We could prevent private schooling without any real hit to healthy family relationships.
Sadly, Dr Swift doesn’t say whether he has any personal experience of the state education system that he thinks the rest of us should make do with in the name of “social justice.” But perhaps he could share his comforting words with some of the children left at the mercy of such schools, where, as one national survey of teaching staff puts it, “a climate of violence” and “malicious disruption” is the norm, the assaulting of staff and pupils is commonplace, with almost half of those surveyed witnessing such behaviour “on a weekly basis,” and where vandalism of personal property is “part of the routine working environment.” Perhaps he could share his wisdom with the children being bullied daily for being clever, enquiring or polite. A fate I escaped, narrowly, thanks to a proficiency in throwing chairs, thereby deterring lunchtime assaults. Such were the thrills of the state education to which our leftist academic would have your children forcibly consigned.
But let’s close on a happy note:
“I don’t think parents reading their children bedtime stories should constantly have in their minds the way that they are unfairly disadvantaging other people’s children, but I think they should have that thought occasionally,” quips Swift.
One more time:
Parents reading their children bedtime stories… are unfairly disadvantaging other people’s children.
Readers may also wish to ponder the oddness of the idea that caring, functional parents, parents who make sacrifices for their children, have something to atone and apologise for. That, having done the best they can for their children and having given them opportunities, they have sinned against “social justice.”
Via Tim Blair.
In the comments, several readers note that Mr Gelonesi’s article, and the comments by Dr Swift, serve chiefly to advance the notion that those who escape state education are doing wrong and, implicitly, should be stopped. And yet the practical and moral consequences of banning private education aren’t examined at all in the article, even briefly. No-one even registers the sheer arrogance of the idea. It’s simply assumed by both parties that doing so would be good and could have no downsides worth noting. Because – magic words - “social justice.” There’s apparently no expectation that the presenter and his guest might pause to consider the fallout for the people who would be victims of their homogenising fantasy.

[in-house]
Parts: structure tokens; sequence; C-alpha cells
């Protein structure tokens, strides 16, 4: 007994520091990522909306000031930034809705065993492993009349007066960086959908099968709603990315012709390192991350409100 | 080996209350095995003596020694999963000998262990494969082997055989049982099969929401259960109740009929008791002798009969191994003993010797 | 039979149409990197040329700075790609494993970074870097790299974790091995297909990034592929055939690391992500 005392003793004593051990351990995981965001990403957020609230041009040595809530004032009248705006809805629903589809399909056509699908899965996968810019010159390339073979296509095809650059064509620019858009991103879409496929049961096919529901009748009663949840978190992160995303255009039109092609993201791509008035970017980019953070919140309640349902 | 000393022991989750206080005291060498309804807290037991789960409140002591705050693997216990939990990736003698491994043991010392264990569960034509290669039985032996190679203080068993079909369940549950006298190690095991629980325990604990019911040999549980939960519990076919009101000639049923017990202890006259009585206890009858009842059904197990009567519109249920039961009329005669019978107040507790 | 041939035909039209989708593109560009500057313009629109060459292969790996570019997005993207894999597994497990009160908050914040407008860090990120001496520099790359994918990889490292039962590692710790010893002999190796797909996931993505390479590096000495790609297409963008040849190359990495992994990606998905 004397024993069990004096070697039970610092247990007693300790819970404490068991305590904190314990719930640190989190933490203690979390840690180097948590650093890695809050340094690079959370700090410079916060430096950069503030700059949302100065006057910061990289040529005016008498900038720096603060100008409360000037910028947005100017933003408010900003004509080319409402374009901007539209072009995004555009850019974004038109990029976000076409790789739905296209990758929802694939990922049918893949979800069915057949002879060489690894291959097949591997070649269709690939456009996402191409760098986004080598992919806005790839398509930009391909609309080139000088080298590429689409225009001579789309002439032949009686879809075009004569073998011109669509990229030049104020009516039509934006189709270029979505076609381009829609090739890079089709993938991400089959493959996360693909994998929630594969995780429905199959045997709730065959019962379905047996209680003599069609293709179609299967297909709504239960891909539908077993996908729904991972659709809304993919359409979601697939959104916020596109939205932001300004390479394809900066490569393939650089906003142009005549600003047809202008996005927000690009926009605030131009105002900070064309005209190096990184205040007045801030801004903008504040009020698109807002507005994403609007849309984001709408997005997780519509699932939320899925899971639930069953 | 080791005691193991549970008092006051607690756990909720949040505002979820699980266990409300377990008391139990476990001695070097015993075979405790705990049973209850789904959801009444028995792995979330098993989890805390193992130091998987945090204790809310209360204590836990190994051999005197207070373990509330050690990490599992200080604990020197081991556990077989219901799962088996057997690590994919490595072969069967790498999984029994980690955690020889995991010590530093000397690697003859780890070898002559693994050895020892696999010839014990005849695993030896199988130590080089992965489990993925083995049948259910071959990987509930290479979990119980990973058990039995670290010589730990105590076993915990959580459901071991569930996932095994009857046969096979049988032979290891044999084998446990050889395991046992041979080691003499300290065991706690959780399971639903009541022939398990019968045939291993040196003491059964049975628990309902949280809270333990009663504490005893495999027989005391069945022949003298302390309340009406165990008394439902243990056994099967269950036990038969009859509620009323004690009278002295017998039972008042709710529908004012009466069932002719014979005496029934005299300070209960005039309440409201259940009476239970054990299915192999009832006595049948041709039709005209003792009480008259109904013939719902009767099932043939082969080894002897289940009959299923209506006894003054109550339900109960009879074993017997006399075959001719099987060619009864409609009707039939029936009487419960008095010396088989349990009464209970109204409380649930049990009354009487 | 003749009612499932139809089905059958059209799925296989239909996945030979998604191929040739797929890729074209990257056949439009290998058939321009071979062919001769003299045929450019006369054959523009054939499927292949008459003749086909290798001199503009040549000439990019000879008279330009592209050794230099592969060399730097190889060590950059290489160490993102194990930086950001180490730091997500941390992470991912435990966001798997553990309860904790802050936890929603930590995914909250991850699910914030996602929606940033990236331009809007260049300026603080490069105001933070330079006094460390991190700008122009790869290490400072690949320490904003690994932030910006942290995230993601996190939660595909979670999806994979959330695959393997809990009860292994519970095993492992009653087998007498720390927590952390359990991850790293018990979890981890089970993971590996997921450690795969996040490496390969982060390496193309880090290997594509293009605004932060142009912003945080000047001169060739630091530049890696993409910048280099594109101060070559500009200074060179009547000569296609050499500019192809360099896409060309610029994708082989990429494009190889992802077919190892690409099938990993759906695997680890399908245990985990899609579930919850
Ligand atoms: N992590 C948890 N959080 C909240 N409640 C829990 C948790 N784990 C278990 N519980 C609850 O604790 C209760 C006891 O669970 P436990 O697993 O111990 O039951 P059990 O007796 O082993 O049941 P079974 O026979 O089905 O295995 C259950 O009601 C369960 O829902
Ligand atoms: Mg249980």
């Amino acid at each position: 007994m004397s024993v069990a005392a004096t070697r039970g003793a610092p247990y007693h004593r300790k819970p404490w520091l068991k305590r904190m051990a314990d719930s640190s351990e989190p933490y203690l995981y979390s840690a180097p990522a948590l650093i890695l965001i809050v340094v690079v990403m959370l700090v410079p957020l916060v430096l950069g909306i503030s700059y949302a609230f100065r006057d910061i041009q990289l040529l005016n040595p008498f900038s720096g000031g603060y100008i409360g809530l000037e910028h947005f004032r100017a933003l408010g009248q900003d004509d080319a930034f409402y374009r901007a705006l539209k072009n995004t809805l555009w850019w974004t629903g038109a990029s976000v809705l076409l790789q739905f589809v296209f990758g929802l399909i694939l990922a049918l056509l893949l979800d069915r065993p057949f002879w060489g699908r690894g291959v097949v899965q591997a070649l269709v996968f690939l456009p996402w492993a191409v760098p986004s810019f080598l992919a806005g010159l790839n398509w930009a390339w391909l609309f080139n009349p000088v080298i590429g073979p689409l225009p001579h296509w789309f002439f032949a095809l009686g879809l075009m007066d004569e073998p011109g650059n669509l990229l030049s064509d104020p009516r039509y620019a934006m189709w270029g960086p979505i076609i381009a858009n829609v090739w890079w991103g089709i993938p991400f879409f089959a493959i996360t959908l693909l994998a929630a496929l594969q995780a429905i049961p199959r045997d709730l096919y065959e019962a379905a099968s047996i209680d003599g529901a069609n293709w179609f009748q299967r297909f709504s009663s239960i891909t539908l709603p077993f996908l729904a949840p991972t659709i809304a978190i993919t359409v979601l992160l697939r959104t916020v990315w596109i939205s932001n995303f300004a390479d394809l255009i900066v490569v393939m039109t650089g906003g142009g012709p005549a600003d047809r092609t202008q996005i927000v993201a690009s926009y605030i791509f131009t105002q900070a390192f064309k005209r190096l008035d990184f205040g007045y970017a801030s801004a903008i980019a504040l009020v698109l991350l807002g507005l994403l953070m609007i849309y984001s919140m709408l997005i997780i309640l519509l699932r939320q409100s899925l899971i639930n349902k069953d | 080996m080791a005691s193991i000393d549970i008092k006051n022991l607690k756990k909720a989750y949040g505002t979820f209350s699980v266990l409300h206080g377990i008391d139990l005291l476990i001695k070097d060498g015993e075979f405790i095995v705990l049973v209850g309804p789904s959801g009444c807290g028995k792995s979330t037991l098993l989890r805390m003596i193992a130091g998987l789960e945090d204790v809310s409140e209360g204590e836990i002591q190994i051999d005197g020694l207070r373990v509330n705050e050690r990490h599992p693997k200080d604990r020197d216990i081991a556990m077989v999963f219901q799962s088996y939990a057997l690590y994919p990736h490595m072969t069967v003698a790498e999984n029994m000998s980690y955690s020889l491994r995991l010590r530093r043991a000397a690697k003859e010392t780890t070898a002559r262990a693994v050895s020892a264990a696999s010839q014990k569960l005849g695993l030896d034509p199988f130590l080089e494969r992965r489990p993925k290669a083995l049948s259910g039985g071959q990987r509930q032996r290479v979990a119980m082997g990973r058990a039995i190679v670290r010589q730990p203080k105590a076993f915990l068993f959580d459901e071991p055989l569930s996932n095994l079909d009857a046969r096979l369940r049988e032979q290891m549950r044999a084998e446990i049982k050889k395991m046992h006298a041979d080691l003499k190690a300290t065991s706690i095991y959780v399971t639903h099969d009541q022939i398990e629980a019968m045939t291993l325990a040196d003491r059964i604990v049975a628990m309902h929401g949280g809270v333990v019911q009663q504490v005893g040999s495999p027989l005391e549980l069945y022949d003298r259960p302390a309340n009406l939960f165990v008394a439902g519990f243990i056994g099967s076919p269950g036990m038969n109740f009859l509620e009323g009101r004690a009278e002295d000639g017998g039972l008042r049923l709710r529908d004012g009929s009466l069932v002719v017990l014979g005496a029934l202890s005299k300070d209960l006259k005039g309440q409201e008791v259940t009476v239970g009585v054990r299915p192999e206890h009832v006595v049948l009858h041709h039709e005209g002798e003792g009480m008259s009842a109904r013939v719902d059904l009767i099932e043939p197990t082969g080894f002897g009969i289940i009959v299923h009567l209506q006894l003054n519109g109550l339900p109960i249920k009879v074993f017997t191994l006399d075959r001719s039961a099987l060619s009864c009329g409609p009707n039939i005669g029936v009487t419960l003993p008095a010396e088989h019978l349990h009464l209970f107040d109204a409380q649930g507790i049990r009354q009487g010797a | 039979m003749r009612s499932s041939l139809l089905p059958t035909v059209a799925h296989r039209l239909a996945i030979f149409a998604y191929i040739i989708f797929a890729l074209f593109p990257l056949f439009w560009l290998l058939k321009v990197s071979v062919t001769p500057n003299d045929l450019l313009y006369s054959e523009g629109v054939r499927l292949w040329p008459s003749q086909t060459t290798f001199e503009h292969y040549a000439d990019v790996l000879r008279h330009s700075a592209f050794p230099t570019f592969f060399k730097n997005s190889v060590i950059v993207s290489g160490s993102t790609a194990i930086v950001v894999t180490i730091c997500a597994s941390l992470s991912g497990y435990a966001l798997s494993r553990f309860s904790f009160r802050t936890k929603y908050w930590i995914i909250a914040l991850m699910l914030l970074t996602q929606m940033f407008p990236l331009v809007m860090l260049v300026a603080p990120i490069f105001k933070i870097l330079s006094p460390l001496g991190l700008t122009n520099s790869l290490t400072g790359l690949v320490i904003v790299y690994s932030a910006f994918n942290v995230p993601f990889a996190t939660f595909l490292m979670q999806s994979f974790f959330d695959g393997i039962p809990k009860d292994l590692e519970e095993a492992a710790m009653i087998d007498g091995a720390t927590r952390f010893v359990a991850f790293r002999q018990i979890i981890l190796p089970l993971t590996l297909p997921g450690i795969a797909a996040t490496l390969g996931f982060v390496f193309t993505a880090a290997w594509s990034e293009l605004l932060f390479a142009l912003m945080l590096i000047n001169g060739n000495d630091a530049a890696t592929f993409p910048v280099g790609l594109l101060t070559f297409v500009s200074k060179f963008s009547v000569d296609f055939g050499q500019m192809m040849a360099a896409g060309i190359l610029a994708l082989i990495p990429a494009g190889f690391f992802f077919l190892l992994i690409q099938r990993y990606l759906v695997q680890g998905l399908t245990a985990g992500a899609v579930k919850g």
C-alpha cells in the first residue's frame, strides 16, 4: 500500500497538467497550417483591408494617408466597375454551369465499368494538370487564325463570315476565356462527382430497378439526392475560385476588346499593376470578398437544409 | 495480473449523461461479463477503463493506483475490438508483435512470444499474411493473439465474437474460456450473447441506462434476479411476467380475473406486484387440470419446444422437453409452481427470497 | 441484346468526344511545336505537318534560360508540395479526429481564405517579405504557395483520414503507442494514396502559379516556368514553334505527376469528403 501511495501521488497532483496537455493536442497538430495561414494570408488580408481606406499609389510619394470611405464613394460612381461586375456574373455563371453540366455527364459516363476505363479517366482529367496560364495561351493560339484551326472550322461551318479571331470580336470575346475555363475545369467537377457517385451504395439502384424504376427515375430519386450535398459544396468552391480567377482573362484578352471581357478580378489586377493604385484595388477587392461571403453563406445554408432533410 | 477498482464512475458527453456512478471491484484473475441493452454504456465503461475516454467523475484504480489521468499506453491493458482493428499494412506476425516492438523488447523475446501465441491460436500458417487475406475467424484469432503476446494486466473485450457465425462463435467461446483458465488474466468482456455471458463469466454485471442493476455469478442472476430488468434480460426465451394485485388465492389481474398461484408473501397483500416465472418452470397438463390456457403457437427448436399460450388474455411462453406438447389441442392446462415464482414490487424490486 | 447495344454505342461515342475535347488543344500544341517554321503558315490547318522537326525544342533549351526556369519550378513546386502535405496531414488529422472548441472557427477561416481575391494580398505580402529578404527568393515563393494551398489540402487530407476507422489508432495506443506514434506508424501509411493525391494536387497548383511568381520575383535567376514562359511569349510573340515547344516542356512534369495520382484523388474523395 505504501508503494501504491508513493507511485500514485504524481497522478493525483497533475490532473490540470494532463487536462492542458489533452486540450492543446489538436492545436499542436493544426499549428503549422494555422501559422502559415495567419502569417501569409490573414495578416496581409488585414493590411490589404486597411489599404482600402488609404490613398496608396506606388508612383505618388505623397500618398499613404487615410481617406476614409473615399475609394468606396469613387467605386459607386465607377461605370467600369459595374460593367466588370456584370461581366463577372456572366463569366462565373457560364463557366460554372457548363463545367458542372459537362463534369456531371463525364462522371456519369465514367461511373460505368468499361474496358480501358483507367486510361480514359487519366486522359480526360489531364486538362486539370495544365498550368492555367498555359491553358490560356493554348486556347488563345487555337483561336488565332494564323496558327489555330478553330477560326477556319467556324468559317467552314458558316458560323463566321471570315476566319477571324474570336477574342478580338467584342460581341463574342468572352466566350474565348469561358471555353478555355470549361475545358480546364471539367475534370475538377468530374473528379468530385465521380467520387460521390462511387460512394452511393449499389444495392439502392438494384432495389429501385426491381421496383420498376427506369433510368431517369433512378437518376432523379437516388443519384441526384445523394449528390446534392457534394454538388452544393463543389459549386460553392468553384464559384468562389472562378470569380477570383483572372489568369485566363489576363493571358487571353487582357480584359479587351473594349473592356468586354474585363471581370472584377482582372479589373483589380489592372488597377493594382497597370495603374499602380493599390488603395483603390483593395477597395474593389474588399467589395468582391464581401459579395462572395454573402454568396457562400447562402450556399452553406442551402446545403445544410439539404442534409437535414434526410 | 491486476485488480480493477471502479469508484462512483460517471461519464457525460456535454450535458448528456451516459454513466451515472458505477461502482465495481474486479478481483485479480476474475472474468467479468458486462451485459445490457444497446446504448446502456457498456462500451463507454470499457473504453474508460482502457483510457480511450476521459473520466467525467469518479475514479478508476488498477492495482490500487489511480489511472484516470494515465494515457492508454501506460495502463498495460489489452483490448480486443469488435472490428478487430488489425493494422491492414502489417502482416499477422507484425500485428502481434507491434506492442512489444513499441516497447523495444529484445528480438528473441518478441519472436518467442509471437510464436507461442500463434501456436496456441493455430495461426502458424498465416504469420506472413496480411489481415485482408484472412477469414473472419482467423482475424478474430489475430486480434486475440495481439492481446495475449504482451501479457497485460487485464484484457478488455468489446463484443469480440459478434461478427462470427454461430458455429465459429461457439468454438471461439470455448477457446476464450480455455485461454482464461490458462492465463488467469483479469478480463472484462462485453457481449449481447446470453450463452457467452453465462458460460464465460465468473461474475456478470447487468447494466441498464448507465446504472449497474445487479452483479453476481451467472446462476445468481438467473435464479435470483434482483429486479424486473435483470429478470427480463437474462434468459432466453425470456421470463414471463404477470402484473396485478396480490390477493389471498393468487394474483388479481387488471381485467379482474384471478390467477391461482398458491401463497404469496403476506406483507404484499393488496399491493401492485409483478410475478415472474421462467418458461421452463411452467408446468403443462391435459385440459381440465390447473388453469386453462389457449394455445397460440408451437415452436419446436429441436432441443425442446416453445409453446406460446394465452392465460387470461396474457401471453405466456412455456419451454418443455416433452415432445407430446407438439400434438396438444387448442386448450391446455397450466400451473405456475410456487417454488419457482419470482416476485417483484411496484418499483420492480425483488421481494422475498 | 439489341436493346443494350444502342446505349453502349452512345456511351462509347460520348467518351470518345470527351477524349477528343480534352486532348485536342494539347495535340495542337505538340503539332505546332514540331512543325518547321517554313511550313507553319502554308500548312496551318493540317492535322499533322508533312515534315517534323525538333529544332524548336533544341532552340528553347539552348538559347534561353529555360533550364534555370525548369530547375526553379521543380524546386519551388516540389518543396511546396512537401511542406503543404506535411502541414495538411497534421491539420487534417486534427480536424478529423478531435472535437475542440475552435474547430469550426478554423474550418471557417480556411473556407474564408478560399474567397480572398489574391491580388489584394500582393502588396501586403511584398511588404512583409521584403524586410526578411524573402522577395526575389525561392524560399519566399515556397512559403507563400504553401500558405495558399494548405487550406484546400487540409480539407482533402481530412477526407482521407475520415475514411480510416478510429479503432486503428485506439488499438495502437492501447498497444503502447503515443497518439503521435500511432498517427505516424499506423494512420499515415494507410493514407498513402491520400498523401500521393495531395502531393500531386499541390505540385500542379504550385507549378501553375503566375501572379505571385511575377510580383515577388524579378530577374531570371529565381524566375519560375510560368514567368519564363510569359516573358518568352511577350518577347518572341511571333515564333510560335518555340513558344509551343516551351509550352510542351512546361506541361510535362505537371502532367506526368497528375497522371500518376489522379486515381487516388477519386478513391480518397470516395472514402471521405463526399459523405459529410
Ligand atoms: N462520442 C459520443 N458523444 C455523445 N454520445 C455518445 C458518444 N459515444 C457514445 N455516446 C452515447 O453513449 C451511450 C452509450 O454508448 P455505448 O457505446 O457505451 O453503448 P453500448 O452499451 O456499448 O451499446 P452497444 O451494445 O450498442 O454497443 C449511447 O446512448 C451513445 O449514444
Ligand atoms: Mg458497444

But this fits a wider pattern in discussions on this subject. The people who presume to confine the rest of us to state education are very often people with little or no first-hand experience of it. Certainly no experience of less glamorous state schools, where the scenarios above were, and are, commonplace. (Names that spring to mind include Zoe Williams, George Monbiot, Polly Toynbee, Kevin McKenna and Arabella Weir. All Guardian contributors.)
A few months ago I checked the Ofsted report for my old state school – now a ‘community arts college’ – and it made for grim reading. “Attainment in key subjects” – English, maths and science - is rated “low” and “well below average.” Indiscipline and absenteeism are major issues. And it’s worth pointing out that during my stay the school was pretty typical of others in the area. In local terms, it wasn’t regarded as a failed school; it wasn’t remarkable at all. It was how many state schools in the area were. That’s what you were given. But wishing to prevent children from escaping such schools is pretty much a default attitude among our leftist intelligentsia. It’s a standard social marker of the Guardianista class. And the witlessness of that attitude was expressed rather neatly in a Normblog Q&A profile of the novelist Meg Rosoff:
What do you consider the most important personal quality?
What personal fault do you most dislike?
If you could effect one major policy change in the governing of your country, what would it be?
Outlaw private education.
Yes, a professed dislike of mediocrity can apparently coexist with a desire to restrict the educational opportunities of children and thus impose substandard uniformity. Private education would no doubt be outlawed for reasons of compassion, by people who care.